Africa is also where Depardon finds a particular sense of purpose: he spent two years in Chad documenting the ordeal of archaeologist Françoise Claustre, held hostage by rebels. One of the film’s most remarkable sequences is a poignant, even harrowing interview with the still-captive Claustre, who talks about the monotony of her days (“I try to think about nothing… I’m suffocating”) before letting her desperation and rage emerge nakedly on camera. Ironically, Depardon’s success in getting footage of Claustre shown on French TV, thereby winning support for her plight, resulted in his own imprisonment for failing to help her – an episode worth a documentary in its own right, although only briefly noted here.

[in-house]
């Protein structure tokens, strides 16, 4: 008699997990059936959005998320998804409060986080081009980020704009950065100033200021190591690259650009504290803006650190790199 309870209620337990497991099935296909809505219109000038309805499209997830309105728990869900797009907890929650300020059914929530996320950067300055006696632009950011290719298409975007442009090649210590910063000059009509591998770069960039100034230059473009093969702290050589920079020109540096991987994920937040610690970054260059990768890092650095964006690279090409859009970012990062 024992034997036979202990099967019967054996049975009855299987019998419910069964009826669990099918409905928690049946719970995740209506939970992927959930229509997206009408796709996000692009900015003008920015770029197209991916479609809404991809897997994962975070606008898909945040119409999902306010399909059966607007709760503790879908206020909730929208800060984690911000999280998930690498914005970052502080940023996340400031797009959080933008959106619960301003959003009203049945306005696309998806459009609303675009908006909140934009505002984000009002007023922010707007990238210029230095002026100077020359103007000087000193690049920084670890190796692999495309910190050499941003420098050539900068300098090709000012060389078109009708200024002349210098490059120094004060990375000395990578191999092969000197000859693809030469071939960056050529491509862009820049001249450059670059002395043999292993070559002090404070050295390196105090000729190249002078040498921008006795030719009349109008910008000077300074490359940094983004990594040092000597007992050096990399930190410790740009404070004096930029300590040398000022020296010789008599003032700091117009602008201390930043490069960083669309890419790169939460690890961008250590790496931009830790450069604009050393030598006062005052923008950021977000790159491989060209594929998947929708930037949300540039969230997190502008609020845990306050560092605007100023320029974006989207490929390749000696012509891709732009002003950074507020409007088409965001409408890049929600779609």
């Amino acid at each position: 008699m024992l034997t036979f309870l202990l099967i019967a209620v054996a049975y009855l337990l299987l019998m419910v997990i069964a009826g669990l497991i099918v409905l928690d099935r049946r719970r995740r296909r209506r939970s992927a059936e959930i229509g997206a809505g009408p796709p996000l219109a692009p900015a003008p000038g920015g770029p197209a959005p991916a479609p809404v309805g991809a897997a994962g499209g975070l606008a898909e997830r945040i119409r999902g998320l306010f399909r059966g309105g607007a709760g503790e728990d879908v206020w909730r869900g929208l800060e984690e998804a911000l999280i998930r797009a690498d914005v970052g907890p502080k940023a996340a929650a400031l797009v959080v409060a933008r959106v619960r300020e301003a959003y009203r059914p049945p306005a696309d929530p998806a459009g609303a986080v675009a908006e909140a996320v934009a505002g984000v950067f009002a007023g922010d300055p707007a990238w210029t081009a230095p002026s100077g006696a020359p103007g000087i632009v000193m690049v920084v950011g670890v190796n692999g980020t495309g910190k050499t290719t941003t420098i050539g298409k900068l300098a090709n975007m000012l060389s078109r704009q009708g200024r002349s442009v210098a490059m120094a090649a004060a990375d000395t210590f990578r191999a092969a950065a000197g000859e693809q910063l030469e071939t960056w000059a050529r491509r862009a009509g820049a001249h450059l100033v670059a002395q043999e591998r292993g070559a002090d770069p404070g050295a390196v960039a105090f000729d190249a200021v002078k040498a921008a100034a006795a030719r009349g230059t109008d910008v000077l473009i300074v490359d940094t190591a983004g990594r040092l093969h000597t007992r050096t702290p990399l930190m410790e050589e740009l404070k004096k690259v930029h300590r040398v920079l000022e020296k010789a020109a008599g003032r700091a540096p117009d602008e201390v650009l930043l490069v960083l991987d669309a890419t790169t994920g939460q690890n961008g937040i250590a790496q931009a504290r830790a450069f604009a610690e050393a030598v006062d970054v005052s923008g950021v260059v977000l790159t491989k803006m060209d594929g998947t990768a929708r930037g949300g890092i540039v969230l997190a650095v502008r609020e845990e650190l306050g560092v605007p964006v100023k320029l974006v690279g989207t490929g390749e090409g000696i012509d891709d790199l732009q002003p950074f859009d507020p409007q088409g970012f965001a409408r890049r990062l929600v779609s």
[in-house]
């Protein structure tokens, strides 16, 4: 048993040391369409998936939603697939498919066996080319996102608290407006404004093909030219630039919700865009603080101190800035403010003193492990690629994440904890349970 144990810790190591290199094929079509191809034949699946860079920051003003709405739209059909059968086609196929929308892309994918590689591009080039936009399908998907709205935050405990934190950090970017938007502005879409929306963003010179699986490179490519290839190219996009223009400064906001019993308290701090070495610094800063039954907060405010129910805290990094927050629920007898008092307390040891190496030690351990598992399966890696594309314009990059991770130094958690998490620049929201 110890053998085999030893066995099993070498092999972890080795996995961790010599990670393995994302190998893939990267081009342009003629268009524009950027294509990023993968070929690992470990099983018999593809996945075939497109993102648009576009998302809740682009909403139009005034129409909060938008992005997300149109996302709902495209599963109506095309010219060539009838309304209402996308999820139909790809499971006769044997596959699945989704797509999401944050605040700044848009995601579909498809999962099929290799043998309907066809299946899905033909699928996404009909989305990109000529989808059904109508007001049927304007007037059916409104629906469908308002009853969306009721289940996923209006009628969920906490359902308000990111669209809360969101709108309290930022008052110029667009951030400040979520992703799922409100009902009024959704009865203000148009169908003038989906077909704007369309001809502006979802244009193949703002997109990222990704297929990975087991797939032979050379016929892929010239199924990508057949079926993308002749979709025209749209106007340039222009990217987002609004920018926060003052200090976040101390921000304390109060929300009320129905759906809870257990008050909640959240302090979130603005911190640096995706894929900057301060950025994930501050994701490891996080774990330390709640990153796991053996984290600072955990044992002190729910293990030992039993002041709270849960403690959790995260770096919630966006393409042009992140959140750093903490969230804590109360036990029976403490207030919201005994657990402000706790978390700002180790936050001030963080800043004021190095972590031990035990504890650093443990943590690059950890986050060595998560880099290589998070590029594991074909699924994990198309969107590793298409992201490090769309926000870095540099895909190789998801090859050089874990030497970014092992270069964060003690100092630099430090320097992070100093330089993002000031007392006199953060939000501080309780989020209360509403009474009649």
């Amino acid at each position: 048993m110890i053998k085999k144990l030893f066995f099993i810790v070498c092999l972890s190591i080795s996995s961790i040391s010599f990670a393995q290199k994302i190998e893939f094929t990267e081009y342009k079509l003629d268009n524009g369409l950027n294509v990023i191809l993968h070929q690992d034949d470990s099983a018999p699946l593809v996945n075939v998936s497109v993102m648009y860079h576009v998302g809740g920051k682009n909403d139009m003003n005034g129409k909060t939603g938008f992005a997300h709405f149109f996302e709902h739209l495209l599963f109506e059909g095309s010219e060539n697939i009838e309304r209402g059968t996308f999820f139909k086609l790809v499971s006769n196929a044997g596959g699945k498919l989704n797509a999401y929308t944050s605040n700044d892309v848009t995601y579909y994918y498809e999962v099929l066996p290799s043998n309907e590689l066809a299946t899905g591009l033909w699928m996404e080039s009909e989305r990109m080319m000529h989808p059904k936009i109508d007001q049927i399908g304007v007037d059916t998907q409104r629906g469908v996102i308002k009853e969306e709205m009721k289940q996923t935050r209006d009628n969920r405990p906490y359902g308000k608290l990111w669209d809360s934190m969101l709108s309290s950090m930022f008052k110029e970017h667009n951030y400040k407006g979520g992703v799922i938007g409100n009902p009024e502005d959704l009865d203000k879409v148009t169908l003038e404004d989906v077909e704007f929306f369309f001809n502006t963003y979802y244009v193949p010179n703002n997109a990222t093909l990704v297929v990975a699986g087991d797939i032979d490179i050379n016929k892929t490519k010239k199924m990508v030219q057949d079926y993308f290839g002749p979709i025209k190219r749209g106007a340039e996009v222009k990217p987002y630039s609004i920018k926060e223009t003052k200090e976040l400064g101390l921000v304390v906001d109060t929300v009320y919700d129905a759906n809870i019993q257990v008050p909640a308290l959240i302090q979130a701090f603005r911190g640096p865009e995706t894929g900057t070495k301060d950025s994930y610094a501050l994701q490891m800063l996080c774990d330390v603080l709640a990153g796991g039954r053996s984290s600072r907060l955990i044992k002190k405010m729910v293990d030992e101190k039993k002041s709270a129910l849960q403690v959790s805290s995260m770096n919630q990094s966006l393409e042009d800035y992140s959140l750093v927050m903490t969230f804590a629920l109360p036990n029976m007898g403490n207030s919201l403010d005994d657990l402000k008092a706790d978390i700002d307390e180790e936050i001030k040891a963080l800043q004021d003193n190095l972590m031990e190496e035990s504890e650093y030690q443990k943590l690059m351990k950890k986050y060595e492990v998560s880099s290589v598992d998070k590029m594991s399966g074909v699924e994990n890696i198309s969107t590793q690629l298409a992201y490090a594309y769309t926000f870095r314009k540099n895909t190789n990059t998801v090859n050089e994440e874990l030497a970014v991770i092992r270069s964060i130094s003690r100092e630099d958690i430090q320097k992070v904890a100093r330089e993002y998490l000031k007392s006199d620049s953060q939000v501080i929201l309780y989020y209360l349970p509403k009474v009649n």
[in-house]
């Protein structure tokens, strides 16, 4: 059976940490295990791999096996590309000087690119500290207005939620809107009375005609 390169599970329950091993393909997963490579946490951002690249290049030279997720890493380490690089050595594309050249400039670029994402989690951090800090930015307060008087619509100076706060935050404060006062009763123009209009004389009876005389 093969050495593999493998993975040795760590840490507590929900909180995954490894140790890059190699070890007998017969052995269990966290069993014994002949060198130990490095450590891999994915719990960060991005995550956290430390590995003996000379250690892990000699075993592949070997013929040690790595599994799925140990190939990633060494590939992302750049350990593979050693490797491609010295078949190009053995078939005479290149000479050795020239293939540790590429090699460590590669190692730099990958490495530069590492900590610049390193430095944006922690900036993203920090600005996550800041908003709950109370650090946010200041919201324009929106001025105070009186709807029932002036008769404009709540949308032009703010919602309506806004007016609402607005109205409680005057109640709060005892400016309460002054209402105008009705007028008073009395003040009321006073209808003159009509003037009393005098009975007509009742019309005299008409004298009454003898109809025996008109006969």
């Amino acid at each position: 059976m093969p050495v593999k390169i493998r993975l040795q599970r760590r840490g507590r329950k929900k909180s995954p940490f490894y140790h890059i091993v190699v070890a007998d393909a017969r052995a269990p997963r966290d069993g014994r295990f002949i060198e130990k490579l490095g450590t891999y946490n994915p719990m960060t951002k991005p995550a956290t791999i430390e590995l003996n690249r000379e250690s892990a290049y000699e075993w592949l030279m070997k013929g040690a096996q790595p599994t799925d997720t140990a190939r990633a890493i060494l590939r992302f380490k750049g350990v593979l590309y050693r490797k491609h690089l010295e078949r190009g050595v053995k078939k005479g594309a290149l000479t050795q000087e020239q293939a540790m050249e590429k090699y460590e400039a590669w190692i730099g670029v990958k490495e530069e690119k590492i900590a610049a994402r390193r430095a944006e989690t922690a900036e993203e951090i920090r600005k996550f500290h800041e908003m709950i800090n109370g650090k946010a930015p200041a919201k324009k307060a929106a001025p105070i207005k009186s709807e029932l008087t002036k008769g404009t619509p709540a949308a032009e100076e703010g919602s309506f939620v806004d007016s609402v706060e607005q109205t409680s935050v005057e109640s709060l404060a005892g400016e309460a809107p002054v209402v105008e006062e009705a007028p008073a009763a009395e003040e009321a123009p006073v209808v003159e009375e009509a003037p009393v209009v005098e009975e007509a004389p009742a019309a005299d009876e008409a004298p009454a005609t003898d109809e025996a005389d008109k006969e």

Now 71, Depardon has continued to travel widely – an assembly of his recent work includes footage of the US, Russia, China and an unidentified rainforest. But interspersed throughout Journal de France are sequences of Depardon’s recent explorations of his native country and its less spectacular corners. The filmmaker recorded French rural life in his documentary series Profils paysans (2001-08), but the still photography project we see him undertaking here, deliberately using a large unwieldy box camera and plates, seems very much a personal quest, whether for a France he once knew or for an alternative image of the ‘state of the nation’.